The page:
ACROSS THE SUBURBS AND INTO THE EXPRESS LANE
(originally published in United Airlines Hemispheres Magazine)
I was deep in the rear advance of the long line at the Express Lane at the Von’s
in the low brown hills on the outskirts of town. You couldn’t say it was in town
because it was a suburb but we didn’t know that when we lease-optioned the condo
and it felt like a town to me. Maybe that’s what a suburb did.
I had driven my hunter green sport utility vehicle there to hunt for some milk
of the lower fat variety, some swordfish and a stuffed dog. I knew it would be
dangerous during the running of the commuters but I had been a member of the
elite Von’s Club for some time so I had lost the fear. I had tried to find it at
the lost and found but all they had there was a generation. Someone said it was
perdue but maybe he was just chicken. It was tough to know and maybe I was not
tender enough to understand.
As the front lines advanced I executed a simple veronica and just missed the
charge of a soccer mom and her troops. When I saw The National Enquirer I knew
my time was near. The Enquirer was like death. You tried not to think about it
but it was always there waiting for you right above the spearmint Tic Tacs and
the ChapSticks of various flavors and there was not a thing you could do about
it. You might find out that Elvis was seen at Le Sélect or even that they had
discovered Hemingway’s Things To Do Lists and would publish them in the spring.
That’s how it was in the Express Lane in suburbia only we didn’t know it was any
different than anywhere else. Maybe suburbia was what we had instead of God.
I finished off a fiasco of chianti and reached into the J. Crew safari coat I
wore on Fridays of the casual sort and retrieved my Von’s Club Card. I counted
my items again. There were three and it made me think of the number of serial
ports on my Toshiba laptop. I had heard some men had three but that was probably
in the city. In the suburbs you really only needed two or at least that’s what
we told ourselves then.
I tried not to notice the cover of the Sports Illustrated Swimsuit Edition until
I remembered that my wife was at aerobics. The model was blonde. The Swedes were
very popular in those days. Beside her picture was a story about Robert Cohn
fighting for the over-45 middleweight championship at the Y. I was wondering if
I had seen the girl of the cover on Baywatch or maybe during happy hour at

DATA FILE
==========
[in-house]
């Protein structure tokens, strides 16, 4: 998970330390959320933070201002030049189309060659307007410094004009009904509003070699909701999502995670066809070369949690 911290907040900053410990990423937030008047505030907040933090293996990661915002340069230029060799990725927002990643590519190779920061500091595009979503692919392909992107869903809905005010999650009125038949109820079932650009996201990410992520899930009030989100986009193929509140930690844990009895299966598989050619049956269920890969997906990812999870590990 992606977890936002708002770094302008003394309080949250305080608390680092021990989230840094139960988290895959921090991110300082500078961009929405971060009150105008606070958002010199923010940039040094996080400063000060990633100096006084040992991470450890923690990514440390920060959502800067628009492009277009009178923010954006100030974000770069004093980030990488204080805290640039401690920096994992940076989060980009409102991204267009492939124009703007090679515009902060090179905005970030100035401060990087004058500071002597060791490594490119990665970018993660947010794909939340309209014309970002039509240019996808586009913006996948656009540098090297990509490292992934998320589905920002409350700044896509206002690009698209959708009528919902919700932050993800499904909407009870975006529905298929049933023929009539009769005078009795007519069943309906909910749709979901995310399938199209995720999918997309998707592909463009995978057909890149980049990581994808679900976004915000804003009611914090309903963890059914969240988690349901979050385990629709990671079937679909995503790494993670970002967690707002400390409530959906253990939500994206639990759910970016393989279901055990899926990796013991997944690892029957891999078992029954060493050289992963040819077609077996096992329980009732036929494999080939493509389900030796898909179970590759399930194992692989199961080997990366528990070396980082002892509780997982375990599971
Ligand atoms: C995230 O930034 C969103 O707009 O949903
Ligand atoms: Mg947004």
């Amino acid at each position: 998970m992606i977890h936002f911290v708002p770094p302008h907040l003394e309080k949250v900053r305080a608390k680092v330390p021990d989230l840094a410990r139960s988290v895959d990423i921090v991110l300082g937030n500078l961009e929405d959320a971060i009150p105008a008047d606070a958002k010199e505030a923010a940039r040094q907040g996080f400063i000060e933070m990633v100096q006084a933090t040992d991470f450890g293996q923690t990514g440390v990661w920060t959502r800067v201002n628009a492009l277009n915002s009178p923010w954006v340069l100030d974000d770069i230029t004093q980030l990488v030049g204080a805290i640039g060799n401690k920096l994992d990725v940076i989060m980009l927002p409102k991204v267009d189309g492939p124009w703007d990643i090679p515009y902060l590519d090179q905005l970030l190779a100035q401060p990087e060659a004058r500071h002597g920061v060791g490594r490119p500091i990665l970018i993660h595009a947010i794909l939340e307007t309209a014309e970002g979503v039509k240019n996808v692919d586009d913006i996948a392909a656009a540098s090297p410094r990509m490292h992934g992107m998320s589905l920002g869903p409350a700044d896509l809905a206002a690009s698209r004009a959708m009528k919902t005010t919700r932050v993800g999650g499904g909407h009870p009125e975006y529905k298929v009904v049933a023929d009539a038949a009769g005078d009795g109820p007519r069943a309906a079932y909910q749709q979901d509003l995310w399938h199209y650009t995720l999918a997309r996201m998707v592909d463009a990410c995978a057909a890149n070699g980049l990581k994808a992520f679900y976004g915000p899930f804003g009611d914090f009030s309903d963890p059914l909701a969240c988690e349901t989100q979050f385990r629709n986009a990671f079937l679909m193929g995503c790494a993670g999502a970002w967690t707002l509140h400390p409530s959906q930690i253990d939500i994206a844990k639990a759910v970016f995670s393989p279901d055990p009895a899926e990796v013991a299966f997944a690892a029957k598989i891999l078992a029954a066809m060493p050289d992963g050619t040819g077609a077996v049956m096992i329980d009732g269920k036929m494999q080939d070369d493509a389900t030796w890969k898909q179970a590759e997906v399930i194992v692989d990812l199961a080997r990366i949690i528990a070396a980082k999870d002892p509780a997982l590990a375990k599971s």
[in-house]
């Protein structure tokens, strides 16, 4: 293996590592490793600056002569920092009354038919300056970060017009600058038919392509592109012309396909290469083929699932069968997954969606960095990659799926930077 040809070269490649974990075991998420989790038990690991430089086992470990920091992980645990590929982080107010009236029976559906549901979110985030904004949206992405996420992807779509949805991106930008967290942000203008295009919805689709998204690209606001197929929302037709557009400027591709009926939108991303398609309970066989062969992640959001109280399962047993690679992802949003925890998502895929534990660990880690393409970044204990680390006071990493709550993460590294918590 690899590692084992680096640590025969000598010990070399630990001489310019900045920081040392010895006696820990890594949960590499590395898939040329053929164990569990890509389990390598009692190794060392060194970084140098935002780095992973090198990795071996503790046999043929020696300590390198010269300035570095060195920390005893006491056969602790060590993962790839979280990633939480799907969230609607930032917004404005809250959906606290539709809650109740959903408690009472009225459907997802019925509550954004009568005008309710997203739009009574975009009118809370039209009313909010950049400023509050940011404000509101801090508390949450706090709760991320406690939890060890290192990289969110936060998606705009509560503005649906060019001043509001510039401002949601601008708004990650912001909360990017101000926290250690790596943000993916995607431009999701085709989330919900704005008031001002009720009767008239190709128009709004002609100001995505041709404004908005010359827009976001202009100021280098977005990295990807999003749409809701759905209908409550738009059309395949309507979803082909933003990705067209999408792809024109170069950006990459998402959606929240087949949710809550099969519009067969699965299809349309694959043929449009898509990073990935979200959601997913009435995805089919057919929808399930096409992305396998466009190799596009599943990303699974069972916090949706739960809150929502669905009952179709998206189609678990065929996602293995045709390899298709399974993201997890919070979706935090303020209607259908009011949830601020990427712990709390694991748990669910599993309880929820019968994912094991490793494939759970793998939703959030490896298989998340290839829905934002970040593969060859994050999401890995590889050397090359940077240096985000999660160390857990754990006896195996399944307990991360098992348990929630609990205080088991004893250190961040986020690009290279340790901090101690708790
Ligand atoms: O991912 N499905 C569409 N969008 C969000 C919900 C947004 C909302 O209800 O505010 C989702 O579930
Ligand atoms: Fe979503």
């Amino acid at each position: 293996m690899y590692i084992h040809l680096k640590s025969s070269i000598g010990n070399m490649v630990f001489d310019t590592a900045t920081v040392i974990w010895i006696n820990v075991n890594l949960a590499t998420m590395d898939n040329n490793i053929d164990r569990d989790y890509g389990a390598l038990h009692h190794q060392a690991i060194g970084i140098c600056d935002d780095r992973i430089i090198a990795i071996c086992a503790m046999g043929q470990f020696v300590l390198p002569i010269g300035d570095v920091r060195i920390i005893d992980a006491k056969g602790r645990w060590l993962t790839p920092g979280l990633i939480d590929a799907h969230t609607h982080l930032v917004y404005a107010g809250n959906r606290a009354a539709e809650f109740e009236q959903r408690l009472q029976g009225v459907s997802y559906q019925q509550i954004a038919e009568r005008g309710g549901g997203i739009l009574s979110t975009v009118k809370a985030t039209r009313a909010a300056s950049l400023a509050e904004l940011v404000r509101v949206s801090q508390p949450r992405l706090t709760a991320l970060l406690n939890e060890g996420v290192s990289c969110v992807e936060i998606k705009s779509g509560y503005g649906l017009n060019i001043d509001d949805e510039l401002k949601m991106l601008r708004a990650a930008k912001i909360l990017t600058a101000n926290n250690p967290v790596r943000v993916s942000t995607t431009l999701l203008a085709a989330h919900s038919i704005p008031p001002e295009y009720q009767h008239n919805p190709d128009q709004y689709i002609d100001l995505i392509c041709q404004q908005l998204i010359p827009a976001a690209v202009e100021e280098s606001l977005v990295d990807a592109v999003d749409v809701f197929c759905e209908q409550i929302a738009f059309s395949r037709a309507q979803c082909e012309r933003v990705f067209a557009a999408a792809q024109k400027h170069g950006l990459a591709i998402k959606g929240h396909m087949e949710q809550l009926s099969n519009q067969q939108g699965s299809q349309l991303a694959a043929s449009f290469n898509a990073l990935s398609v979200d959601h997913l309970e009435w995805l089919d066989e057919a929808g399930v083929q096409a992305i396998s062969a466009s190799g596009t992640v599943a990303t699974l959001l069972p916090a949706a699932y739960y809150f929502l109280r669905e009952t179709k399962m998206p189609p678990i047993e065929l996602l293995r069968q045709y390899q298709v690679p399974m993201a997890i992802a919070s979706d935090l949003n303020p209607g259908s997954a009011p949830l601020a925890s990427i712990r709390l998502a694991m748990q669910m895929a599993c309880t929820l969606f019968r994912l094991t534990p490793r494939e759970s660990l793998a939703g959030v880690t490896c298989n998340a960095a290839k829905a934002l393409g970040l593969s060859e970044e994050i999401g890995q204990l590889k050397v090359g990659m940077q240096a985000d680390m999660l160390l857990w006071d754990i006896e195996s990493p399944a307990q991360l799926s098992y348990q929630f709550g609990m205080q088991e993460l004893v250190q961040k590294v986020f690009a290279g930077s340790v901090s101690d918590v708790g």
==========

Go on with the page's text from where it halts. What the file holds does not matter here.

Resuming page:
Harry’s Bar & American Grill.
When my turn came I was all alone on a small rise at the front facing the cold
hard stare of the young checkout girl in a uniform of the same color as the
Italians. They were damned fine chaps but I was not sure if it was politically
correct to say so.
I placed the milk of the lower fat variety, all two-and-a-half pounds of
swordfish and the stuffed dog on the swift moving blackness of the conveyor belt
that would have reminded me of the trout streams of the Irati if my wife had not
decided to take the kids to Disney World instead of Spain last year. Disney
World was like Harry’s, it was swell and good but not Spain. Most places
weren’t. The seńorita of the checkout had to call for a price check on the
stuffed dog and it was something like the road to hell.
“Is that all?” she said in that manner some checkout girls with the rank of
Assistant Manager will use. It was a kind of dialect but I understood.
“Isn’t it pretty to think so, my little rabbit?” I was pleased not to have left
the stuffed dog unbought.
“Paper or plastic?”
It was a question I hated because I never knew how you were supposed to answer.
My wife always knew but her cell phone would be turned off. For a moment I felt
the weight of the whole environment on my shoulders and it was maybe the
toughest thing I ever did.
“Nada. Nada y nada y pues nada,” I said, as I pulled my ATM card through the
machine and walked out the automatic sliding doors into the warm suburban air
without even waiting for my receipt. I felt some remorse about leaving the
receipt with its redeemable coupons behind but it was a casualty of the battle
that you had to pay to win the war.
I knew there would be other purchases and other opportunities to wrestle with
weighty environmental value decisions but that day I was sure that I was a man
who knew how to shop. There is never any end to suburbia and the memory of each
person who lives there differs from that of any other. Or is it just the same. I
would ask my wife. She would know. Maybe I could page her.
Following Hemingway’s footsteps across Europe, this year's
writing contest winner, Scott
Stavrou, ran with the bulls at Pamplona, lived in Europe and even valiantly attempted to drink
in all of Hemingway’s former haunts abroad. Now he haunts Los Angeles where he
another Hemingway hobby: writing.